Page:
February 10, 2012 Leave a comment
CCS Watchdog has learned that CIF and CCS have refused to release any information related to conflicts of interest for the Central Coast Section. State law requires CIF and CCS to redact privacy information, but to release the remainder of the information contained in a conflict of interest to the public upon request. How many conflicts exist, are public monies being abused because of these conflicts, that information is required to be released. For over 5 months CIF and CCS have refused to provide any information related to potential conflicts of interest in the Section and how those conflicts have been properly managed by CIF. Instead CIF and CCS have incurred tremendous legal bills , which have been charged to schools, to keep this information from coming forward. Schools, families, athletes and coaches have a right to know this information . Failing to release it is not only breaking the law, it is keeping important information from the CCS Community and escalating athletic fees and burdens unnecessarily.
The CIF policy very specifically calls for all CCS officials to annually disclose conflicts of interest they may have that could give them personal gain by nature of their position. Legally one would be considered to improperly gain from things like: You or a close relative owns a building , equipment or services that you pay for with Section funds. You give a buddy an Independent Contractor job to do a website even though that person was already receiving a pension from the Section and may not be the most qualified to do a site. Your kid or a relative gets an award, scholarship or other benefit over a more deserving athlete because you are a big mucky muck within the Section. You are married to a school principal and don’t act on that school if required. You fail to punish a school because you ride horses with buddies from that school and don’t want them on probation. Your kid gets more play time and visibility and gets into college over a more deserving athlete but the nature of your position and your longevity in that position prevents anyone from complaining. It could mean turning the other way because a coach you have known for 20 years couldn’t possibly be guilty of a complaint that crosses your desk. Finances are supposed to be managed at arm’s length so they prevent conflict of interests. Audits should address potential conflicts of interest that could lead to misconduct like embezzlement or improper personal gain and it is not always as simple as making sure people don’t sign their own checks. When people are allowed to manage for too long, when they don’t follow the rules and when they intimidate people from speaking out, there is usually a much greater problem.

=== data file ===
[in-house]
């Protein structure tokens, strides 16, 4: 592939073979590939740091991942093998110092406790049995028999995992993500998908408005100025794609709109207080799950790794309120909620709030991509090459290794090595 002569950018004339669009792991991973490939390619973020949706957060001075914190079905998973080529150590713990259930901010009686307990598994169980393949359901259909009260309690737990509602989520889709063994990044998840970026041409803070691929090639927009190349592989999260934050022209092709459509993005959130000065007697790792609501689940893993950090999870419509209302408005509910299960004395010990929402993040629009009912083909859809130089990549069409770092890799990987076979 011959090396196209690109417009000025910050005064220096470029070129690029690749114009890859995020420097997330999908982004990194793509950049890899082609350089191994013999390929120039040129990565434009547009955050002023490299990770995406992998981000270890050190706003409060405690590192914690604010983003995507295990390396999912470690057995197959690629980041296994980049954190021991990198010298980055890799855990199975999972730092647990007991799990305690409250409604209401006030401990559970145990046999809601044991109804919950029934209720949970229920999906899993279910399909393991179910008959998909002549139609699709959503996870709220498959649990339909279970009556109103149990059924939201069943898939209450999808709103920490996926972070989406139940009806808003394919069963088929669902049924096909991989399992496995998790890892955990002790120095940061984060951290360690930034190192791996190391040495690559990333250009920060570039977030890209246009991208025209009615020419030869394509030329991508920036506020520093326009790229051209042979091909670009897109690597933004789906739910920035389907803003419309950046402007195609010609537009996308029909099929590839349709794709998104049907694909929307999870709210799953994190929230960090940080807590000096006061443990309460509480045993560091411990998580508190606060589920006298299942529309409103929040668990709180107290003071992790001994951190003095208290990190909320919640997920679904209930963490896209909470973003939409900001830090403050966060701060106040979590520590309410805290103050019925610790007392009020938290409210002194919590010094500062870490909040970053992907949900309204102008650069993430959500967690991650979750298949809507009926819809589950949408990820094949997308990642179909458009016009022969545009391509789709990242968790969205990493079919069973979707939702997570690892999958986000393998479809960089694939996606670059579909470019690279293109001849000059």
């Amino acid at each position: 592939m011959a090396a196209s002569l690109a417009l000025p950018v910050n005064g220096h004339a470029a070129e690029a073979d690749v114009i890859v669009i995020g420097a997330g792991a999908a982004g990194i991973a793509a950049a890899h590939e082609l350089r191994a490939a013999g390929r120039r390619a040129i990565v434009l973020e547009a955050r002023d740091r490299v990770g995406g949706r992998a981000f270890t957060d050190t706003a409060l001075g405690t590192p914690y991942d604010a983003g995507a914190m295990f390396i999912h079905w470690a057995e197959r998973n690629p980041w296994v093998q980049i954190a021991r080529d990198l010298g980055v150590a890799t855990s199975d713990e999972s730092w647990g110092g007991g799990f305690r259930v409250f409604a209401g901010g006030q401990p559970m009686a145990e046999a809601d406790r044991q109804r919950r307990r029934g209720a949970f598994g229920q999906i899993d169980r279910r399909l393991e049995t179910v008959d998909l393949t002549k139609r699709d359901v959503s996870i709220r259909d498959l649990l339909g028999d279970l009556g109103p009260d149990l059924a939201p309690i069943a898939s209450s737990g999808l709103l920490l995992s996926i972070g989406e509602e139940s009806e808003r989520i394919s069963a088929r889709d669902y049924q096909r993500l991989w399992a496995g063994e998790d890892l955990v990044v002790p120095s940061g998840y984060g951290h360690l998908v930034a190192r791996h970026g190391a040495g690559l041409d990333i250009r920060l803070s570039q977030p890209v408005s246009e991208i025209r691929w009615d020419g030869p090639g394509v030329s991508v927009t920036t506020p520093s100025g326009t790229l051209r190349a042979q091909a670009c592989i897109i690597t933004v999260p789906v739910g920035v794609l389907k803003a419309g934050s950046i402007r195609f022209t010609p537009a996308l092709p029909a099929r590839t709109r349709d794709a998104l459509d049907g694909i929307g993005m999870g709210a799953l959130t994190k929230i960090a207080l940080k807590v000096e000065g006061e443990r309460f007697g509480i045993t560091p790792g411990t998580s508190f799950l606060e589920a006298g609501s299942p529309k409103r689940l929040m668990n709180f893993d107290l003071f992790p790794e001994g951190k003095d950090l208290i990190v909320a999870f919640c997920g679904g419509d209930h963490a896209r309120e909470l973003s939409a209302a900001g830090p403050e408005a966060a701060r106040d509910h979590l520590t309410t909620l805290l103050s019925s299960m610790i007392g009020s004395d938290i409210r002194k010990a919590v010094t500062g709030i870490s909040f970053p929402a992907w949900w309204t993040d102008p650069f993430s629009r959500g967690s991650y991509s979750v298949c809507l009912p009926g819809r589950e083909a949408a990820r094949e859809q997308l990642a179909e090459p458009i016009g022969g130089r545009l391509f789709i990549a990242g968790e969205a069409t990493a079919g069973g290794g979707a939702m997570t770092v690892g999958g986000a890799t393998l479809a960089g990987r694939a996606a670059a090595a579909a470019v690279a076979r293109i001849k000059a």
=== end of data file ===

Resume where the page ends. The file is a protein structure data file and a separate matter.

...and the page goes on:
If the finances of CIF and CCS are managed properly, conflicts of interest should be openly disclosed and fairly managed. Appointments should be made with greater input from the CCS Community and the ” we have to just deal with it because nobody else will do that job” can’t be allowed to be the rationale for letting a select few run things without transparency and proper oversight for long periods of time. There certainly are hundreds of well qualified individuals able and willing to manage the Section that in return pays a high salary, benefits, retirement and expenses. And certainly for a million dollars a year we can get paperwork, including conflicts of interest filed properly.
Yes, there are rules and associations that may give an appearance that refs are neutral. Yes, there are requirements that CCs officials can’t sign their own paychecks or expenses. But the way to steal money isn’t usually so obvious. The way to get personal gain may not even be noticed and that is why conflicts of interest filings are so important. If these have not been filed and managed properly, then it puts every CCS decision in question.
We call on CIF and CCS to stop breaking state law and to disclose all conflicts of interest in the Section. Whom is married to whom, who may benefit from a CCS position, personally and economically. It shouldn’t be a secret.